Solitons are one of the most fascinating phenomena in nonlinear dynamics due to their universal spatial or temporal localisation of wave forms1,2. The ubiquity of solitons has been manifested by the observations in hydraulics3, plasmas4, semiconductor structures5, lasers6 and Bose–Einstein condensates7,8, despite the difference in the governing nonlinear wave equations. First discovered in optical fibres9, optical temporal solitons have also been observed in systems where external driving sources are presented10. In these systems, solitons correspond to specific solutions of spatiotemporal self-organisation, which result from a double balance of loss and gain, as well as dispersion and nonlinearity. One specific example is dissipative Kerr solitons (DKSs), which can form in a continuous wave (CW)-driven Kerr cavity11,12, as mathematically described by Lugiato–Lefever equation (LLE)13,14. With the frequency combs (also referred to as microcombs15) they generate, DKSs have been successfully applied in spectroscopy, ranging and telecommunication16,17,18,19,20,21.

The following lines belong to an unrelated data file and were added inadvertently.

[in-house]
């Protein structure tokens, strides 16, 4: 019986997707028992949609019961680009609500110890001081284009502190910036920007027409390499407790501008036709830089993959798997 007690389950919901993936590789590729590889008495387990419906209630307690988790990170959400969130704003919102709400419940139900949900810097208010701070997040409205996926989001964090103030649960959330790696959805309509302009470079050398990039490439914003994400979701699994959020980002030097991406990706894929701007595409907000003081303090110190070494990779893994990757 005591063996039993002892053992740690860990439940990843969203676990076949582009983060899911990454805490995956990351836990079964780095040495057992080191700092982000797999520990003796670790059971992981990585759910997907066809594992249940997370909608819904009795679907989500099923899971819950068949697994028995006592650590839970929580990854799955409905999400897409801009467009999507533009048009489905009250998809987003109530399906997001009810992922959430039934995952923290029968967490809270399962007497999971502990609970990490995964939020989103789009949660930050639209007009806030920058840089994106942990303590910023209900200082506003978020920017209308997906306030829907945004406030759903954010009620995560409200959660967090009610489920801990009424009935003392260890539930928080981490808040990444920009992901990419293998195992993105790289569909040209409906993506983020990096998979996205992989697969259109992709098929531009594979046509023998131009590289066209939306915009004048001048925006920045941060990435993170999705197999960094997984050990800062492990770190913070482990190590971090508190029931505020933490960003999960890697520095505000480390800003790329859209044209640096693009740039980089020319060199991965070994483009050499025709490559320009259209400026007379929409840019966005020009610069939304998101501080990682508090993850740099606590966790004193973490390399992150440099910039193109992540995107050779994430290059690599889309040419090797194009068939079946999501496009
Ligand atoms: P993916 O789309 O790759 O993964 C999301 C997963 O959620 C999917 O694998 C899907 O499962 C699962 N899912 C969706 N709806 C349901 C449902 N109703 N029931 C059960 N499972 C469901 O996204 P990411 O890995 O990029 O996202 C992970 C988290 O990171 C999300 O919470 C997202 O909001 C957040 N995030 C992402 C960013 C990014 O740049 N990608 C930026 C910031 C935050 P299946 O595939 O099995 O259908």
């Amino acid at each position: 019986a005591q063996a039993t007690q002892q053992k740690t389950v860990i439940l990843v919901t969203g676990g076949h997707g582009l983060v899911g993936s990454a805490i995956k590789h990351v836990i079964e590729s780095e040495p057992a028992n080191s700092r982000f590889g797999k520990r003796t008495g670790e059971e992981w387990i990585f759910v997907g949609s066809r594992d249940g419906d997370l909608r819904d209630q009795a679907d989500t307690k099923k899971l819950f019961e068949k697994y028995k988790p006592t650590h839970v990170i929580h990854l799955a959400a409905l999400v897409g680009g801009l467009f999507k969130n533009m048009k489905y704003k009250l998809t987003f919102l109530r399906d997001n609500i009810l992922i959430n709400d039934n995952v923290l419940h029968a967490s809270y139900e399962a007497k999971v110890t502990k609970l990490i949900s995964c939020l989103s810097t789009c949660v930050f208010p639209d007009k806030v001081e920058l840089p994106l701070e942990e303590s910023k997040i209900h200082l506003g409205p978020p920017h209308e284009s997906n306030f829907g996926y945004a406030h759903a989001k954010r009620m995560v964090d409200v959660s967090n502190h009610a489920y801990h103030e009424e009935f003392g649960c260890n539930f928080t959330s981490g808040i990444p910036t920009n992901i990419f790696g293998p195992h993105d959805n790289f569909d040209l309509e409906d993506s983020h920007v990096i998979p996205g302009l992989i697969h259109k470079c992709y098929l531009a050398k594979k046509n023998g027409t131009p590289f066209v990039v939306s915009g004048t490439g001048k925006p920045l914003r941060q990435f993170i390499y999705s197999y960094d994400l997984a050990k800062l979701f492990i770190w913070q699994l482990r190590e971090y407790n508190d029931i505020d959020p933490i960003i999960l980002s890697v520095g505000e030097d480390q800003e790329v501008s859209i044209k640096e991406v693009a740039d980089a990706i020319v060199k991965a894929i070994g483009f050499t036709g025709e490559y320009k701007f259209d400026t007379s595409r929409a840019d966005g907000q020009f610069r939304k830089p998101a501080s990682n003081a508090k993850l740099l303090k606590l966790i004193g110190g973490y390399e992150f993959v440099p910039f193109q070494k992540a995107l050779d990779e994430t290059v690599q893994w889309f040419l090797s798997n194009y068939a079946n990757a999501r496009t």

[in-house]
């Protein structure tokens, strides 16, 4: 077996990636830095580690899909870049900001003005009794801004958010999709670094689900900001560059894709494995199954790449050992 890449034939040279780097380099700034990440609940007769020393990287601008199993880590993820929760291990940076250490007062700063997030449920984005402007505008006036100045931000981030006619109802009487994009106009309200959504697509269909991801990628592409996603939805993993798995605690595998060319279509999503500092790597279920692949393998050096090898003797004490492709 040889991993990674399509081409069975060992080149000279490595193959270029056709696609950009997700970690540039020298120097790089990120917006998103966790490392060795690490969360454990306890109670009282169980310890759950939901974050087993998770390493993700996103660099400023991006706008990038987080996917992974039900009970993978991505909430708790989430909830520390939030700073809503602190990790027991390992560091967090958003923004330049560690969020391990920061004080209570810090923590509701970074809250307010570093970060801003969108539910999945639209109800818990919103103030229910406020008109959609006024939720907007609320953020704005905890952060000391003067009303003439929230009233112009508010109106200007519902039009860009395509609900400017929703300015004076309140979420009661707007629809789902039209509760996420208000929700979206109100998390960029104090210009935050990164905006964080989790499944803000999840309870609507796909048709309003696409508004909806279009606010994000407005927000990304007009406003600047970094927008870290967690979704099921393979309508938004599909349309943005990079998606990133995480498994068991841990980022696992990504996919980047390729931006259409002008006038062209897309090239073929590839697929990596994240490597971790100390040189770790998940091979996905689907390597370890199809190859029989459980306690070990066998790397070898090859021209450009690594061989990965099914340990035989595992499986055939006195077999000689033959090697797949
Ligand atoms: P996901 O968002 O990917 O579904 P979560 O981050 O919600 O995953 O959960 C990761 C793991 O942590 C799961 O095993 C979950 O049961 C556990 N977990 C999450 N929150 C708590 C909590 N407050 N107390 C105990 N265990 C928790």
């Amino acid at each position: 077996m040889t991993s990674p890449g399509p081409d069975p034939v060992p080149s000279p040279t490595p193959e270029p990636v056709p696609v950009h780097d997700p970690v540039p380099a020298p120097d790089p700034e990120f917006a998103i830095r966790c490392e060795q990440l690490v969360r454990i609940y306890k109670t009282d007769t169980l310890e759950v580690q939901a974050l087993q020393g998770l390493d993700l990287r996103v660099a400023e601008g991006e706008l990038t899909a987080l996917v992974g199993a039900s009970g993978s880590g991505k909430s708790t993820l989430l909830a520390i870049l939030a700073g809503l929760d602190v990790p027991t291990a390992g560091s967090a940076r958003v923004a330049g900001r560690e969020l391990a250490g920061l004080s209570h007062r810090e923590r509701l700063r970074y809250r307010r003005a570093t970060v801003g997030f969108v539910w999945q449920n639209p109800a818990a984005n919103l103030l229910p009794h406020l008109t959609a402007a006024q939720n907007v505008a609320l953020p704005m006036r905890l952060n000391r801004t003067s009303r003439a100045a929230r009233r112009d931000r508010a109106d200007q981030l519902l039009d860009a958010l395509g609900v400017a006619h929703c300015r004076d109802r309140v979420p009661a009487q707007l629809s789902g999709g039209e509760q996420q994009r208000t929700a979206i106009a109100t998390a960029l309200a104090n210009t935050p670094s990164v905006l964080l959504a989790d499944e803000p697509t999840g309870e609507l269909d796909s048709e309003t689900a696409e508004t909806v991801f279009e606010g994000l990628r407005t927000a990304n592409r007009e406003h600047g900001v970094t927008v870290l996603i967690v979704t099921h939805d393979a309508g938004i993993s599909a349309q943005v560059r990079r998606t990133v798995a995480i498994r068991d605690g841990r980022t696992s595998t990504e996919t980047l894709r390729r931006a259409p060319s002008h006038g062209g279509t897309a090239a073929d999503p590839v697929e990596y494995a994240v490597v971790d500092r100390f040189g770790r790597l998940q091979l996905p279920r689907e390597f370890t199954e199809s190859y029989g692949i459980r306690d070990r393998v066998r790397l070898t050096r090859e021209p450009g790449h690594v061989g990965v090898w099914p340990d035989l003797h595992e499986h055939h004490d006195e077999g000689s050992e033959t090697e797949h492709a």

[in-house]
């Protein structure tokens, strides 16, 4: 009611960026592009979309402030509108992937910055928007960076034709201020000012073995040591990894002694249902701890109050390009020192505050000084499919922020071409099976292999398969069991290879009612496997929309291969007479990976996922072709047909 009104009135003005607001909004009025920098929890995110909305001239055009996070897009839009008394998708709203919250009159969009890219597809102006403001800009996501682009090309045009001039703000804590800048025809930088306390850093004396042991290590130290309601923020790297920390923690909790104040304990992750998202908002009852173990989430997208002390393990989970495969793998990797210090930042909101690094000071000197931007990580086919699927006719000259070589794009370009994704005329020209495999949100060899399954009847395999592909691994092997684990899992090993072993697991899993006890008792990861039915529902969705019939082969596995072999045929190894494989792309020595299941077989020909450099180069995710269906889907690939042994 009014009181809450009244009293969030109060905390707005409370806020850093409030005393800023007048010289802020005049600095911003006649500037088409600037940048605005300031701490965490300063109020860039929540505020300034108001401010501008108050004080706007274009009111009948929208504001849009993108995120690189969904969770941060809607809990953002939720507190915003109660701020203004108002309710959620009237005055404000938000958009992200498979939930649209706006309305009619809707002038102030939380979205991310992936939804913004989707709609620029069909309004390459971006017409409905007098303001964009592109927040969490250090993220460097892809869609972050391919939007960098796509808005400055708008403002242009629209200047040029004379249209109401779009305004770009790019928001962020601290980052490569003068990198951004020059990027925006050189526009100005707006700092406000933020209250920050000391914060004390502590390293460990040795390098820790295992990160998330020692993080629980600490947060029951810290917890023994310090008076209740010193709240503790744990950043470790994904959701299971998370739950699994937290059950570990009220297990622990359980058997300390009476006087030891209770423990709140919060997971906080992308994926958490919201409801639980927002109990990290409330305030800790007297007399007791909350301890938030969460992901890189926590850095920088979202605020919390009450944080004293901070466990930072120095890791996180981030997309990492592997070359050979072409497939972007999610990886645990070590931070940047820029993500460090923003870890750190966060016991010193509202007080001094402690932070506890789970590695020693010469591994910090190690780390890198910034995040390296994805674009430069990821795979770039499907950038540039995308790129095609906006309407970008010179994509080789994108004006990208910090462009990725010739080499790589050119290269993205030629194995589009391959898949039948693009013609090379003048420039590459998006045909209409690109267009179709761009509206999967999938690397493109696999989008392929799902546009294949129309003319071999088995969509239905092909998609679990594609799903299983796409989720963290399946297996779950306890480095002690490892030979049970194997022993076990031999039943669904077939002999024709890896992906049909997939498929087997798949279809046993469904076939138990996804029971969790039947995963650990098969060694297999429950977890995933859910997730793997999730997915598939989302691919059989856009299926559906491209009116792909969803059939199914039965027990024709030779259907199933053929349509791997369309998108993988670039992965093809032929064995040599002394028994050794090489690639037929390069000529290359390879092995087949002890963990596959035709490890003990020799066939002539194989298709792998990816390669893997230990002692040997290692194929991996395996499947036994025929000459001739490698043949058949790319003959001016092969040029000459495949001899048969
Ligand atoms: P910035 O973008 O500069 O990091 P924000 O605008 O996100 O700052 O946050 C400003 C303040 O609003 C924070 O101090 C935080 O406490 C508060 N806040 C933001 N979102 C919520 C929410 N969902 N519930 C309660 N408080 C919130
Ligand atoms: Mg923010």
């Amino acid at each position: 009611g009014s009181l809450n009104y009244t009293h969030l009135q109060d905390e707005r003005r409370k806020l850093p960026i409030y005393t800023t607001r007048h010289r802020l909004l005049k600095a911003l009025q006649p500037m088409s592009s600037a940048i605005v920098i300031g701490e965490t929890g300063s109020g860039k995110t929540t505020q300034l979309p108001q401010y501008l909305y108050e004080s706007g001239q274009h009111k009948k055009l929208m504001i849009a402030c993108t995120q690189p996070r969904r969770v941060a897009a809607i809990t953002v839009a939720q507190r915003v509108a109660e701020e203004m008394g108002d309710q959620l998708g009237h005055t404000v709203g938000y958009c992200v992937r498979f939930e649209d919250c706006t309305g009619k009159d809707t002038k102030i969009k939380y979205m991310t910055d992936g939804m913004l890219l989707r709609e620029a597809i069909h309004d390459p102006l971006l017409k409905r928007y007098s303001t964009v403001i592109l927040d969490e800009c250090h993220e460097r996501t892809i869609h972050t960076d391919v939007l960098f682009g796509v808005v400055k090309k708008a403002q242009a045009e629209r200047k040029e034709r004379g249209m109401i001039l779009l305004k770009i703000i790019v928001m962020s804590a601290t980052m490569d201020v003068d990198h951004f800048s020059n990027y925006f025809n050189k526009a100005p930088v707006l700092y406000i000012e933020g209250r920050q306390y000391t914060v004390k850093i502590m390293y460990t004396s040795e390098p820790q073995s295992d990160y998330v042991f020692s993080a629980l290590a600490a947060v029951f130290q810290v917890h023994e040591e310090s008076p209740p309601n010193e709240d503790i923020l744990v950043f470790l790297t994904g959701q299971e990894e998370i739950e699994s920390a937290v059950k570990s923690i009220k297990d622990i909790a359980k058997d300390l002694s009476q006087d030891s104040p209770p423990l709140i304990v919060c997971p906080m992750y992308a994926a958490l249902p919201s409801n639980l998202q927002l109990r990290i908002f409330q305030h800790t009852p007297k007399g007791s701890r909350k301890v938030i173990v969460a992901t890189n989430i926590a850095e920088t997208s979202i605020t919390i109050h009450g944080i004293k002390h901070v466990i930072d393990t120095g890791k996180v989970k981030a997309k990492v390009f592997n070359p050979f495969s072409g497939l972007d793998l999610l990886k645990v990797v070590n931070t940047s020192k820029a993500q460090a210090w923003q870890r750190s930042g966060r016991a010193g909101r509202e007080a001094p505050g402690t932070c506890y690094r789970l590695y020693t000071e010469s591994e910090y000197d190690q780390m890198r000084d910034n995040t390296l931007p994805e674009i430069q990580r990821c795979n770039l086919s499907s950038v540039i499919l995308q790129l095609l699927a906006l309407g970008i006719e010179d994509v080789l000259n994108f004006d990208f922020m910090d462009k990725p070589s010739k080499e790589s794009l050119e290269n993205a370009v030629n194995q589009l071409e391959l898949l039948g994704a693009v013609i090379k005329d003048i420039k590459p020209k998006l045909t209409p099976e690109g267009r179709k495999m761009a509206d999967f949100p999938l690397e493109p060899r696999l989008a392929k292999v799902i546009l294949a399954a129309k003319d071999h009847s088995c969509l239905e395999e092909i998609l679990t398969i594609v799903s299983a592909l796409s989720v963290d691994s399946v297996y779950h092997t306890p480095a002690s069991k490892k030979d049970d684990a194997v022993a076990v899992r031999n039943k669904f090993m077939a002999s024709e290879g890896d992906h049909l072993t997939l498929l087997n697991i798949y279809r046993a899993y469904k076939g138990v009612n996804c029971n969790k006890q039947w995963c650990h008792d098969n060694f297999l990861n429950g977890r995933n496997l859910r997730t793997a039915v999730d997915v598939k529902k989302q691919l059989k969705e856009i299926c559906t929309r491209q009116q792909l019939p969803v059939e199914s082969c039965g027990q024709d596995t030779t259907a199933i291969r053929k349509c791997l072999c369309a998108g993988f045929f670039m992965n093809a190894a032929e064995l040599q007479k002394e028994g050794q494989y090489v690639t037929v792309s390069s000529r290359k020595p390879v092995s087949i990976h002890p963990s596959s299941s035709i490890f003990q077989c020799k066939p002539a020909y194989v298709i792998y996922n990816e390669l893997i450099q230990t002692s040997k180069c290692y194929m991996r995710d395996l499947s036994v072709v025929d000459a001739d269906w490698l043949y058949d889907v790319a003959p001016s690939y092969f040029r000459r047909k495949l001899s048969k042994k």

Like their spatial counterparts2,22,23, temporal solitons can form bound pairs or groups, akin to molecules. Temporal soliton molecules have been observed in conservative systems such as optical fibres24,25,26,27 and have also been theoretically and experimentally investigated in dissipative systems28,29. Moreover, recent advances in dispersive-Fourier-transformation-based imaging techniques have revealed the formation of soliton molecules in a variety of mode-locked lasers30,31,32,33,34. Investigation on soliton molecules provides a direct route to study the interactions between solitary waves, and the formation and dissociation of soliton molecules are closely related to subjects such as soliton collision35, soliton splashing36, soliton rains37 and the trapping of solitons38. Besides the significance they bring to the fundamental understanding of soliton physics, soliton molecules also present the possibility of transferring optical data surpassing the limitation of binary coding39,40.